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And as for Raro, let’s just say, she’s been too tired to be scared anymore.

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End of a chapter, but not the story

I know it’s been a while since the last post, however, I felt compelled to come back and explain my almost 1 year absence. A few weeks after posting my first article we tragically had to say good bye to our sweet Isa. The announcement was as follows:

Friends and family,
It is with heavy heart that we are finally able to share our sad news. Over two weeks ago, Michael and I said goodbye to Isa, our beloved 11 year old Great Dane. As you may have known, for the past year Isa has battled several complications resulting from a disease known as Mega-Esophagus. After a rapid decline in her health this month we made the heart breaking decision to let our sweet girl get some rest. Thank you all for your thoughts and well wishes over the past several months. Most importantly thank you for being friends with our sweet old girl Isa – the Greatest Dane.

Goodbye sweet girl.

After losing Isa on July 13th, it took another two weeks for my husband and me to feel comfortable enough to even share the sad news.  The healing process is still an ongoing journey. It took 3 months, a move, and many miles of stress busting runs for me to get through a day without shedding a tear.

To those of you who have recently experienced a similar loss – I am deeply and truly sorry. The heartbreak literally leaves you feeling as though a hole was cut out from your heart. I’ve found that even during my happiest days I could never quite feel whole again. Sometimes, I still think I will see Isa saunter in my room and look at me with her “move over, I want to snuggle” face, and it kills me to know I won’t ever get to again. But life – as they say – goes on.

Today, I try not to think of my suffering as some kind of punishment, instead I’ve learned to embrace the feeling. I remind myself that I feel this way because I now know what its like to love and be loved unconditionally. There’s no physical object on earth that can replace these feelings, and a broken heart is such a small price to pay for such a deep bond.

So, on this note, yes, I am saying goodbye to my beautiful girl, but also thanking her. For Isa opened my heart and prepared me to become an wonderful pet parent, and even better human. She showed me how to love.

A wonderful end of the day photo,

Isa walking home.

Balls are dangerous

Raro and her tennis ball.

Raro and her tennis ball.

Meet Raro, our 2-year old Merle Great Dane. As I write this post, she’s managed to find a spot next to me on the floor, and is feverishly chewing the head on a bright green and pink hippo, stolen from my friend’s pup, Zara. The toy itself, is made of what appears to be a rather flimsy, thin, rubber material that I assumed would break in a day or two. Surprisingly, after several months she hasn’t even punctured it! It’s always amazing to discover which toys break and which ones can stand up against the jaws of a power chewer. But one toy that we are weary of allowing our dogs to play with unsupervised are tennis balls.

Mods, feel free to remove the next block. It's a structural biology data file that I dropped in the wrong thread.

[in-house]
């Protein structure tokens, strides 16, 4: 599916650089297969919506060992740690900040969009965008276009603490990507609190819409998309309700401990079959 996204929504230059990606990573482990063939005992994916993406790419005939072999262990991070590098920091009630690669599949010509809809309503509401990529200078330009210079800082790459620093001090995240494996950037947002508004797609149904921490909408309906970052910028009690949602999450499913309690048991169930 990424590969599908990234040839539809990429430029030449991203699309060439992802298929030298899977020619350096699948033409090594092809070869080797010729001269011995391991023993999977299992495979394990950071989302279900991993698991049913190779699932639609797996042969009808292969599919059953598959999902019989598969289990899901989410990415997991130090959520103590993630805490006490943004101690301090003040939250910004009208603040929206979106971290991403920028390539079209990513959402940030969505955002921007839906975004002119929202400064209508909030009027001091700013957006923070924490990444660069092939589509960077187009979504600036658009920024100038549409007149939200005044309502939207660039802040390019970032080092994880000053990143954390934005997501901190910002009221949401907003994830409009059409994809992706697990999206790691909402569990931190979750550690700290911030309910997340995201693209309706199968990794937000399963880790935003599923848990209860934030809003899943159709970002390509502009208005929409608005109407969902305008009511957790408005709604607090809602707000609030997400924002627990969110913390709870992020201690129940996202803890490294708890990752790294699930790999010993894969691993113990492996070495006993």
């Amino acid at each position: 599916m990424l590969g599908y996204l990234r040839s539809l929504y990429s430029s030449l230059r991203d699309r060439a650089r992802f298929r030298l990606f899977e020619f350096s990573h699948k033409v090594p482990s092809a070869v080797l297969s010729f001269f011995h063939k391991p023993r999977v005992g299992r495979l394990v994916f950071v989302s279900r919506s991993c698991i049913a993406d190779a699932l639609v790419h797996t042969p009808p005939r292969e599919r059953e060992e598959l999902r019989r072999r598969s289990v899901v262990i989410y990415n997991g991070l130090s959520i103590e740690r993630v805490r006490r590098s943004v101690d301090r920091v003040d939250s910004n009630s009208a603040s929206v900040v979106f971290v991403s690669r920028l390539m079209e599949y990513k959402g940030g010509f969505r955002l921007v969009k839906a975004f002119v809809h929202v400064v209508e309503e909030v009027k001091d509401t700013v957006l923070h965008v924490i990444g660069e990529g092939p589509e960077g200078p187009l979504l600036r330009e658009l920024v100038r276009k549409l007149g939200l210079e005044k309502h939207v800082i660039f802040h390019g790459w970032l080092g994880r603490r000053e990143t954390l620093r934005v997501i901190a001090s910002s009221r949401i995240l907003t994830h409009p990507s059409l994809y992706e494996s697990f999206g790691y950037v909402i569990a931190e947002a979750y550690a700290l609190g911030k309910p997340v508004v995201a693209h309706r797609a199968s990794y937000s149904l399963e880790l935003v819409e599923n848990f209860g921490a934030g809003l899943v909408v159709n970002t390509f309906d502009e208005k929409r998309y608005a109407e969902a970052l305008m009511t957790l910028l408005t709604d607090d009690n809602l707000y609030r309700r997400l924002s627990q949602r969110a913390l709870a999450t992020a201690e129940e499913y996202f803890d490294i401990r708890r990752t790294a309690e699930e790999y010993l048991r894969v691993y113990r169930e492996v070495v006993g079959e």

Tuff Balls - Industrial Strength Dog Toys

Tuff Balls – Industrial Strength Dog Toys

The ball in the picture above was given to us at a charity event for animal shelters. These types are Raro’s favorite, because she’s mastered the art of splitting it in two in a matter of minutes. So much for Tuff Balls. Balls like these are commonly found in pet stores and marketed as rugged or safe toys for dogs. But did you know they can be dangerous?

Tennis balls are considered to be top five most dangerous toys for large breeds to play with. Like Raro, large dogs can have a more powerful bite, and most importantly larger mouths. On top of that it’s shown that the glue can actually destroy a dogs tooth enamel. Yikes!

So your wondering, “why is there a picture of your dog playing with the very toy that you know to be so dangerous?”

I would say to you the key is not to allow your dog to play with these toys unsupervised.  A simple game of fetch can become life-ending if the ball you’re playing with is crushed. It compromises the integrity and structure of the ball after which it can easily become lodged in your dog’s throat. As soon as we find, see or hear a tennis ball break we toss it out.

But if your dog is like Raro, and loves, Loves, LOVES tennis balls here are a few suggestions. The first being, don’t buy the Tuff balls. In my experience, they break just as easily if not faster than any other ball. I’ve witness her breaking them in the store. Your dog will become an expert at finding it’s weak spot. For power chewers, try

  • Natural and tough to break Deer or Elk antler. Antlers naturally molt seasonally, and pet stores are stocking up on them across the nation. A 12 inch long, maybe 3 inches wide antler lasts Raro a year to chew through. They are usually priced at about $29 – $40 dollars, depending on the size.
  • Knotted ropes I like to get the smaller portable ones and carry them with me to dog parks.
  • Finally, many of the Kong brand rubber toys have lasted pretty well for our dogs too but I am especially partial to the Kong frisbee.